Updated at 4:50 p.m.
A Metropolitan Police Department officer in charge of making sure the department's breath test machines were working properly won’t be dismissed from a lawsuit brought over inaccuracies in the machines' results.
Officer Kelvin King, according to an opinion (PDF) released today by U.S. District Judge Rosemary Collyer, was in charge of calibrating and testing the breath test machines, known as Intoxilyzers. In 2010, city officials announced that the machines were incorrectly calibrated, causing blood alcohol level readings that were too high by about 30 percent.
The plaintiffs in the lawsuit (PDF), filed in June 2010 in U.S. District Court for the District of Columbia, were arrested for drunk driving before the city announced the error. There were twenty plaintiffs at first, but all but five were dismissed (PDF) because they had failed to have their convictions overturned or otherwise resolved in their favor by other means first.
The complaint alleged violations of due process under the Fifth Amendment and a violation of the right to be free from cruel and unusual punishment under the Eighth Amendment. King, individually, and the city were listed as defendants.
King moved in Aug. 2010 to dismiss the complaint against him, arguing that the plaintiffs failed to meet the standard for claiming due process violations. Collyer denied the motion, finding that the plaintiffs had not only accused King of being negligent, but also of being aware that he was improperly calibrating the machines and failing to take any steps to correct the problem.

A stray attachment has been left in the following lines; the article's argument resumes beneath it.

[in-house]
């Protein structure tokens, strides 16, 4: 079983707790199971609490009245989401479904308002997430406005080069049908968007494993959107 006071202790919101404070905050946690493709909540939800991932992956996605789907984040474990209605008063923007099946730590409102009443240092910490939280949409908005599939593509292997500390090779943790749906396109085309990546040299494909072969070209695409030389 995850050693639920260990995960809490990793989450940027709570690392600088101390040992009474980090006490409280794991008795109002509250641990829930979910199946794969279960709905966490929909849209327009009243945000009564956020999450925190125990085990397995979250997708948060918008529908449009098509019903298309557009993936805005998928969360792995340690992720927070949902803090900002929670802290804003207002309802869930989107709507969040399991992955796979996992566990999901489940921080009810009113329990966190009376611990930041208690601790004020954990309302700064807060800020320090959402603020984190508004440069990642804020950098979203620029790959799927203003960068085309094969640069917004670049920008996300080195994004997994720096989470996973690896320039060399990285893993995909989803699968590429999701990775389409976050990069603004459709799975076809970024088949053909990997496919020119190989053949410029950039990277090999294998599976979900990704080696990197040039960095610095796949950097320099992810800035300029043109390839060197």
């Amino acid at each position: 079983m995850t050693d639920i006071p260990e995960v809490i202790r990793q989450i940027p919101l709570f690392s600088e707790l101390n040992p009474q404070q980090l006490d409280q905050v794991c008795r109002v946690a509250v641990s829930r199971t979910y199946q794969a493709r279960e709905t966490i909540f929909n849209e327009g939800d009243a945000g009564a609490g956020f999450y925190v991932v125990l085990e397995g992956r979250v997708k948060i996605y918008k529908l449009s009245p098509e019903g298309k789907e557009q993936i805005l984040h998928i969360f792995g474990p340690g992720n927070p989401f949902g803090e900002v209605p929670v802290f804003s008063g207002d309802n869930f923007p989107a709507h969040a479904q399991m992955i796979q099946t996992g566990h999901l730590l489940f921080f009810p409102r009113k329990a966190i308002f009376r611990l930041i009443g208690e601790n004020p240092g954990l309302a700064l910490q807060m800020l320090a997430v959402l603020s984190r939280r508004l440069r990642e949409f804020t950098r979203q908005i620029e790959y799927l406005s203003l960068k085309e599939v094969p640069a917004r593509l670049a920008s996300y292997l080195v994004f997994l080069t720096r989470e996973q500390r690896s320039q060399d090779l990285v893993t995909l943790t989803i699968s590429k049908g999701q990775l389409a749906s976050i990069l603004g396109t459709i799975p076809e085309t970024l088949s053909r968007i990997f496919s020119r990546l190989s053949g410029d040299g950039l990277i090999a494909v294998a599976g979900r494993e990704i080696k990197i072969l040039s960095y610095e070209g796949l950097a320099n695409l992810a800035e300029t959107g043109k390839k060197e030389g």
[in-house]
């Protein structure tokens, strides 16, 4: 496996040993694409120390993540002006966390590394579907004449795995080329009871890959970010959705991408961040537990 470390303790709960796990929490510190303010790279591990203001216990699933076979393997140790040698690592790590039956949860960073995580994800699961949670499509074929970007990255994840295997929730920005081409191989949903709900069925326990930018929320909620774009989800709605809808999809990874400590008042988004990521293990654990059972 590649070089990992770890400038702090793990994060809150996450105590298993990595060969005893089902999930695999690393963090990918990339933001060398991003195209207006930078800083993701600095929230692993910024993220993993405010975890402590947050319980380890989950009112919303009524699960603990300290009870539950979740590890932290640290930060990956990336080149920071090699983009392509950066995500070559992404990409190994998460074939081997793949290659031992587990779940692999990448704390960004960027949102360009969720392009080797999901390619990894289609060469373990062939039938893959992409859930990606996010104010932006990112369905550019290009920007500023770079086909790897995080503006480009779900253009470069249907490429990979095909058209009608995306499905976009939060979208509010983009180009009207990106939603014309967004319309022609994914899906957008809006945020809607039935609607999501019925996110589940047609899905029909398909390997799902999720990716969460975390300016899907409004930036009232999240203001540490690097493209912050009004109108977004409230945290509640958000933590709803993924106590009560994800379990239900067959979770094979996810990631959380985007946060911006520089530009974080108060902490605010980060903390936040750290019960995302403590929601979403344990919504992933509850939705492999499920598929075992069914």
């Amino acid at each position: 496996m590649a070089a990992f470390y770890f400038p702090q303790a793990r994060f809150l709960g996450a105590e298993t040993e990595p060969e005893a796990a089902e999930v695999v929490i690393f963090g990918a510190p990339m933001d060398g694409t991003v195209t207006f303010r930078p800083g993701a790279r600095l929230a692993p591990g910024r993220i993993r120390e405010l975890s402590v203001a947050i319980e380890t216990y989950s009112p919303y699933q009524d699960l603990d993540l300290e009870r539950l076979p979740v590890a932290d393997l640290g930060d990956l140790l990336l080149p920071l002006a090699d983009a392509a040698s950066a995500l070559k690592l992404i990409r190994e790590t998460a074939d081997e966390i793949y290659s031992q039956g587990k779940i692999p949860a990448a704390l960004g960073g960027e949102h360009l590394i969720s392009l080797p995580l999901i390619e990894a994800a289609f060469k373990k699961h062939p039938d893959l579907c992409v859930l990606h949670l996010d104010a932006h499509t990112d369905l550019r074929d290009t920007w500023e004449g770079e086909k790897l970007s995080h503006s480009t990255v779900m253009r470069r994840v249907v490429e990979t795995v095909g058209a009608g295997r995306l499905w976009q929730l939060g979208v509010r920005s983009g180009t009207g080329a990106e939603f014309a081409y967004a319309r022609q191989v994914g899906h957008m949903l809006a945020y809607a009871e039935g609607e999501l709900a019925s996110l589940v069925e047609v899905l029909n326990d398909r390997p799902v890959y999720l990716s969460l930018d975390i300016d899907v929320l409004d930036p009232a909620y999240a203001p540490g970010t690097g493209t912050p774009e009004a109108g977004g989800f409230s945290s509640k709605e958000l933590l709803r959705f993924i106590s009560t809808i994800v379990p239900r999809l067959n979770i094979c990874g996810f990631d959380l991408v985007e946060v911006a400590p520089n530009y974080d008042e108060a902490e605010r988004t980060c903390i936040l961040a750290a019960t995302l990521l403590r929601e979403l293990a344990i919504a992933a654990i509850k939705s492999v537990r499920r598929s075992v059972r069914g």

King also claimed that he was protected against litigation because he was carrying out official duties. Collyer found that there wasn’t enough evidence to decide whether King knowingly manufactured false evidence in convicting the plaintiffs, which would mean he couldn’t be covered by qualified immunity.
Collyer did, however, dismiss the plaintiff’s Eighth Amendment claim.
Jeff Rhodes of Arlington, Va.’s Albo & Oblon, who is representing the plaintiffs, said that while his clients disagree with Collyer’s decision to dismiss the Eighth Amendment claims, “we’re obviously pleased that the case is going forward against Officer King as we think it should.”
A spokesman for the city attorney general’s office did not immediately return a request for comment.